As Ann mentioned in the last post, the ALFALFA Undergraduate Workshop was taking place last week at Arecibo Observatory. This was my first time attending the workshop, and I enjoyed the experience a lot – meeting various members of the ALFALFA Undergraduate Team and hearing about ongoing work. One of the best parts was, of course, a tour of the telescope. I have a feeling that every time I’m shown the telescope I’ll manage to learn something new. Between the impressive engineering and long history that go into Arecibo, I think there will always be a new story to hear or new fact to learn.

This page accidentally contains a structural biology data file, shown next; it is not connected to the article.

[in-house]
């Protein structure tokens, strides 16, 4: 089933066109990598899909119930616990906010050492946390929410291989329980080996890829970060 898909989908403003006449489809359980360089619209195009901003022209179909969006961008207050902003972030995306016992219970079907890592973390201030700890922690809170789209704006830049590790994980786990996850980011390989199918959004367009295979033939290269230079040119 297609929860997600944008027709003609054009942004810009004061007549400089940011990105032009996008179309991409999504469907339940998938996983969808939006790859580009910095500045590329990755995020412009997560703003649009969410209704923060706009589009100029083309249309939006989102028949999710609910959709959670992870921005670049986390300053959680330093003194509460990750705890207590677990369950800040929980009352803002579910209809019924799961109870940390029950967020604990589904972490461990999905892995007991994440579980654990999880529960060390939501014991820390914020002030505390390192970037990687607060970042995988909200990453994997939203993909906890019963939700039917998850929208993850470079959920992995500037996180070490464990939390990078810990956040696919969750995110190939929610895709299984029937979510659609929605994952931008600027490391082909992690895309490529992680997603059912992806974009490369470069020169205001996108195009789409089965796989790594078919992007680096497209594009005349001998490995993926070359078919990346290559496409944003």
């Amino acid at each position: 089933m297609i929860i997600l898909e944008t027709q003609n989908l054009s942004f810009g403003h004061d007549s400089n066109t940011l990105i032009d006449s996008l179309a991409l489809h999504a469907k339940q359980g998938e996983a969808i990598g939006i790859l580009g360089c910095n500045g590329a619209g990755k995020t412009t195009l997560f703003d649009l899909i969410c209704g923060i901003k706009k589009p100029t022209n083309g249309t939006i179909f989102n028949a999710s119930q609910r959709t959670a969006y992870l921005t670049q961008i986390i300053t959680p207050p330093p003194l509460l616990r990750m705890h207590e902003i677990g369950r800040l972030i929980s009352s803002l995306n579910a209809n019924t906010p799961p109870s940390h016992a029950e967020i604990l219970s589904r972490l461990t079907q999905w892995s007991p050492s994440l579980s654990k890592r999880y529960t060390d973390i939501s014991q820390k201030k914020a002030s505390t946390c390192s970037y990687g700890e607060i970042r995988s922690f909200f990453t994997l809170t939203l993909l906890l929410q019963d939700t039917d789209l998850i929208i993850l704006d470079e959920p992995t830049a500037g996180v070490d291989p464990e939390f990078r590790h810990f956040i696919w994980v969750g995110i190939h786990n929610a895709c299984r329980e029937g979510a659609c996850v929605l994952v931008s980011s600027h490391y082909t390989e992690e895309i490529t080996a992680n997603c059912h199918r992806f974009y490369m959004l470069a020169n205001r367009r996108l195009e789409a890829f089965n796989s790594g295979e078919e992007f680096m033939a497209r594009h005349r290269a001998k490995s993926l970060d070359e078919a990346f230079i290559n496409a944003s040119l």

I was part of the last tour group from the workshop that went up to the telescope platform. They were planning on doing some radar tests once we were done with the tours. When they want to run the radar, they have to place covers on all the other receivers on the telescope because enough power is transmitted through the radar that it would fry the other receivers. Since, we were the last group visiting the receiver room up on the telescope platform, they started preparations while we were still up there. First, they rotated the floor of the receiver room to move ALFA into place for putting the cover on. We went down to look at the receivers and to see ALFA in person. While there, we decided to help out by placing the cover on ALFA. It took us a bit to figure out which way the cover fit on, but eventually we got it. A few pictures of this process are below.